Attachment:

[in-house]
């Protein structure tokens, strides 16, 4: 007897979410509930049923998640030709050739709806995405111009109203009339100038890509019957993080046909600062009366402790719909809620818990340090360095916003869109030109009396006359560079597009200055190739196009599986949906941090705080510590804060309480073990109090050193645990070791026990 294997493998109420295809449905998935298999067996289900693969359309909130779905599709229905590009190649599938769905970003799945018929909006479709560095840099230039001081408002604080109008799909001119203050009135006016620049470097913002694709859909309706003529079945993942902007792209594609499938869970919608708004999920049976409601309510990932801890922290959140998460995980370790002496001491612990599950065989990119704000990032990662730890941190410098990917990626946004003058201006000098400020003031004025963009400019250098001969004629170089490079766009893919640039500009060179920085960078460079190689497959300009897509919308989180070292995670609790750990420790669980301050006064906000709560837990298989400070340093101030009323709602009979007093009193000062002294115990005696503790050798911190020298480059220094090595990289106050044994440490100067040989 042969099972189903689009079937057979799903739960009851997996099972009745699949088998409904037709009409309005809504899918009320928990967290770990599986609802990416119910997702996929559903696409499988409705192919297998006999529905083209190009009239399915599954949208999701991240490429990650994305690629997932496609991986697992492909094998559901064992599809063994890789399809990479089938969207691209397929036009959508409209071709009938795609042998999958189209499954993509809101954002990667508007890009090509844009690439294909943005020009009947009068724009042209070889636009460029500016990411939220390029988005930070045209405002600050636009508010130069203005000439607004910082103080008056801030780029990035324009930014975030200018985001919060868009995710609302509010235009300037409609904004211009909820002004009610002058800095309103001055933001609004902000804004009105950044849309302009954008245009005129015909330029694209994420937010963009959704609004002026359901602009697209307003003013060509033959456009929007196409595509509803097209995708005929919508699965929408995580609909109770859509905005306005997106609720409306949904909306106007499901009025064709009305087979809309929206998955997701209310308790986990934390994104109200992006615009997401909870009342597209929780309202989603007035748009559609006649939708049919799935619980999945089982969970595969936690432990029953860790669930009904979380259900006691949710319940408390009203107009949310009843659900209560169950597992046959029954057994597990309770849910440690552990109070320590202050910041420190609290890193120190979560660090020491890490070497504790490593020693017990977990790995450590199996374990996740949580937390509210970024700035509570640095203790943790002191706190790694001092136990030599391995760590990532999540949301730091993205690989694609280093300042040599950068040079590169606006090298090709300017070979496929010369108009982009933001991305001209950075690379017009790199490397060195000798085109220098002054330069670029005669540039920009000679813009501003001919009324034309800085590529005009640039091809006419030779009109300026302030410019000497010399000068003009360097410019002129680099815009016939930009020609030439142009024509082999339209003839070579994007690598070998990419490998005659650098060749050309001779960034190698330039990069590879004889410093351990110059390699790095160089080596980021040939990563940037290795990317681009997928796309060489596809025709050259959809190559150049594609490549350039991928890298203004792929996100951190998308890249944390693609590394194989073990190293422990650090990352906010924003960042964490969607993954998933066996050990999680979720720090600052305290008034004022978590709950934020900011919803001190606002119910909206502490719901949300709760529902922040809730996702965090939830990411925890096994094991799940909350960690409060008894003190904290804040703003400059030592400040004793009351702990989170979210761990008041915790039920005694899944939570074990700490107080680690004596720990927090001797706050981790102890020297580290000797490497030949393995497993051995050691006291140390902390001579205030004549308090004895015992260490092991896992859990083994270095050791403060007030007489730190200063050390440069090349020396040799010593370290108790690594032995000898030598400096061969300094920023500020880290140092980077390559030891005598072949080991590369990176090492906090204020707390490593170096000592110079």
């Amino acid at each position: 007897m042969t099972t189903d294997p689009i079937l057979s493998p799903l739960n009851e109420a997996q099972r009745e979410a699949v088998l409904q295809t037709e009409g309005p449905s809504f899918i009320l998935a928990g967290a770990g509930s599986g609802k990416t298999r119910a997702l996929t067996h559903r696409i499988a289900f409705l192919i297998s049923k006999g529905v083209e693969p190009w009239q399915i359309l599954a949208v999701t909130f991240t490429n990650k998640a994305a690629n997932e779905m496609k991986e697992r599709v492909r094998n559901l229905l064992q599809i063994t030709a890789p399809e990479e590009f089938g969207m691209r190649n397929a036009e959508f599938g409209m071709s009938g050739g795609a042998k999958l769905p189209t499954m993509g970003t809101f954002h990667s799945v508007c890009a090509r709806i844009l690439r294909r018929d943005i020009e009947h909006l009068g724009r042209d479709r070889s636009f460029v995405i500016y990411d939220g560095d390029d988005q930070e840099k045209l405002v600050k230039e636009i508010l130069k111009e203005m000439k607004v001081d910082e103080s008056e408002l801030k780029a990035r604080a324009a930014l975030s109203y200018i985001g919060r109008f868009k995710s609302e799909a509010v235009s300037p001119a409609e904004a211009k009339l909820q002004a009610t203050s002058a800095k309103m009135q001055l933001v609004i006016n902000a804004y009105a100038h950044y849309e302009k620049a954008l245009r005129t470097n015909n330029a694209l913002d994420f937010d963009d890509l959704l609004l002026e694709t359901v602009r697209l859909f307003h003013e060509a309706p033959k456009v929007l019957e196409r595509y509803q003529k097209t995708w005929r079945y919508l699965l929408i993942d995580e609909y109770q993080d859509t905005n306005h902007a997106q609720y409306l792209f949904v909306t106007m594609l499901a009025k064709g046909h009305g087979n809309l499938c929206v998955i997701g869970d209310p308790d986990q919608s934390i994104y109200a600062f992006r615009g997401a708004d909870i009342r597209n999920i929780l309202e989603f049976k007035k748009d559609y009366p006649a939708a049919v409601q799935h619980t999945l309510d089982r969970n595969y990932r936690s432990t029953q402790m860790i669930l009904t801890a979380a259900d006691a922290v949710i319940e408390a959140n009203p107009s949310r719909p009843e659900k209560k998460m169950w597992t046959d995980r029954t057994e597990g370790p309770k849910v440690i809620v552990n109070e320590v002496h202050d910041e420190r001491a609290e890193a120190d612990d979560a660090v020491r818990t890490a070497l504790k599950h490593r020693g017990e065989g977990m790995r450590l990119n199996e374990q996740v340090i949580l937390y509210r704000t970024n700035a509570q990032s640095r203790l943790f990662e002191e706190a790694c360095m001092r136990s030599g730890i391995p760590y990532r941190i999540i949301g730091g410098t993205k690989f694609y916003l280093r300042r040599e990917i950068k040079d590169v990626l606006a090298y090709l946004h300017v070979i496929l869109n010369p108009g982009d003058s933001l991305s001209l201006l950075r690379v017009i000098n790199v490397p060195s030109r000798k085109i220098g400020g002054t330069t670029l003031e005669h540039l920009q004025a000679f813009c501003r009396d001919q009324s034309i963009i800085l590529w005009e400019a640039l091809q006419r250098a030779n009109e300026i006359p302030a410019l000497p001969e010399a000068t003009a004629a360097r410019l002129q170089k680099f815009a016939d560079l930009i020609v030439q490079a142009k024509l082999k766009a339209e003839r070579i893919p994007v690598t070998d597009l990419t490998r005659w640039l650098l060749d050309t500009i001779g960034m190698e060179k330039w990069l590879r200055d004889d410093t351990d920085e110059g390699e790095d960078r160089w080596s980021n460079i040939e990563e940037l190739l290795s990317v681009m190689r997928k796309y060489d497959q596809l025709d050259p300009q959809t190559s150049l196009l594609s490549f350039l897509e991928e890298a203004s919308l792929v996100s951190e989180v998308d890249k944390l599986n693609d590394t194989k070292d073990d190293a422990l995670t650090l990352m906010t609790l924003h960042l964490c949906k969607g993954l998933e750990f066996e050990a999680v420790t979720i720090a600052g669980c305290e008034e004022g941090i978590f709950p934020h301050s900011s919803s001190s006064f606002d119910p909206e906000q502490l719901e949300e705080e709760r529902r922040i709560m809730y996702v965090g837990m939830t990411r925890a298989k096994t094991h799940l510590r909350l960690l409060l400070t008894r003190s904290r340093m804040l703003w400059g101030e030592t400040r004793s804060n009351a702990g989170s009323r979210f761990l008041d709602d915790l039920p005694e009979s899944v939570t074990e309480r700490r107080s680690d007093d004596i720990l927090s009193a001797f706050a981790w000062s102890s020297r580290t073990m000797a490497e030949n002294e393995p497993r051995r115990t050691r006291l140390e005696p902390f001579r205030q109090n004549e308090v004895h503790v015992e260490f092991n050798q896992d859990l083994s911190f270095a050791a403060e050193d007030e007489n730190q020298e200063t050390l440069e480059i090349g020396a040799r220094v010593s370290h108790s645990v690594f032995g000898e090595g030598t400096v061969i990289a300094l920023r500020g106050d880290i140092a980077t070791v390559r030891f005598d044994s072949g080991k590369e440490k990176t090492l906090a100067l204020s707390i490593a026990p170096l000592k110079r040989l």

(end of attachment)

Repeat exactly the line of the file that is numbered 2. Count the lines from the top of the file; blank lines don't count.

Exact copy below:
């Protein structure tokens, strides 16, 4: 007897979410509930049923998640030709050739709806995405111009109203009339100038890509019957993080046909600062009366402790719909809620818990340090360095916003869109030109009396006359560079597009200055190739196009599986949906941090705080510590804060309480073990109090050193645990070791026990 294997493998109420295809449905998935298999067996289900693969359309909130779905599709229905590009190649599938769905970003799945018929909006479709560095840099230039001081408002604080109008799909001119203050009135006016620049470097913002694709859909309706003529079945993942902007792209594609499938869970919608708004999920049976409601309510990932801890922290959140998460995980370790002496001491612990599950065989990119704000990032990662730890941190410098990917990626946004003058201006000098400020003031004025963009400019250098001969004629170089490079766009893919640039500009060179920085960078460079190689497959300009897509919308989180070292995670609790750990420790669980301050006064906000709560837990298989400070340093101030009323709602009979007093009193000062002294115990005696503790050798911190020298480059220094090595990289106050044994440490100067040989 042969099972189903689009079937057979799903739960009851997996099972009745699949088998409904037709009409309005809504899918009320928990967290770990599986609802990416119910997702996929559903696409499988409705192919297998006999529905083209190009009239399915599954949208999701991240490429990650994305690629997932496609991986697992492909094998559901064992599809063994890789399809990479089938969207691209397929036009959508409209071709009938795609042998999958189209499954993509809101954002990667508007890009090509844009690439294909943005020009009947009068724009042209070889636009460029500016990411939220390029988005930070045209405002600050636009508010130069203005000439607004910082103080008056801030780029990035324009930014975030200018985001919060868009995710609302509010235009300037409609904004211009909820002004009610002058800095309103001055933001609004902000804004009105950044849309302009954008245009005129015909330029694209994420937010963009959704609004002026359901602009697209307003003013060509033959456009929007196409595509509803097209995708005929919508699965929408995580609909109770859509905005306005997106609720409306949904909306106007499901009025064709009305087979809309929206998955997701209310308790986990934390994104109200992006615009997401909870009342597209929780309202989603007035748009559609006649939708049919799935619980999945089982969970595969936690432990029953860790669930009904979380259900006691949710319940408390009203107009949310009843659900209560169950597992046959029954057994597990309770849910440690552990109070320590202050910041420190609290890193120190979560660090020491890490070497504790490593020693017990977990790995450590199996374990996740949580937390509210970024700035509570640095203790943790002191706190790694001092136990030599391995760590990532999540949301730091993205690989694609280093300042040599950068040079590169606006090298090709300017070979496929010369108009982009933001991305001209950075690379017009790199490397060195000798085109220098002054330069670029005669540039920009000679813009501003001919009324034309800085590529005009640039091809006419030779009109300026302030410019000497010399000068003009360097410019002129680099815009016939930009020609030439142009024509082999339209003839070579994007690598070998990419490998005659650098060749050309001779960034190698330039990069590879004889410093351990110059390699790095160089080596980021040939990563940037290795990317681009997928796309060489596809025709050259959809190559150049594609490549350039991928890298203004792929996100951190998308890249944390693609590394194989073990190293422990650090990352906010924003960042964490969607993954998933066996050990999680979720720090600052305290008034004022978590709950934020900011919803001190606002119910909206502490719901949300709760529902922040809730996702965090939830990411925890096994094991799940909350960690409060008894003190904290804040703003400059030592400040004793009351702990989170979210761990008041915790039920005694899944939570074990700490107080680690004596720990927090001797706050981790102890020297580290000797490497030949393995497993051995050691006291140390902390001579205030004549308090004895015992260490092991896992859990083994270095050791403060007030007489730190200063050390440069090349020396040799010593370290108790690594032995000898030598400096061969300094920023500020880290140092980077390559030891005598072949080991590369990176090492906090204020707390490593170096000592110079």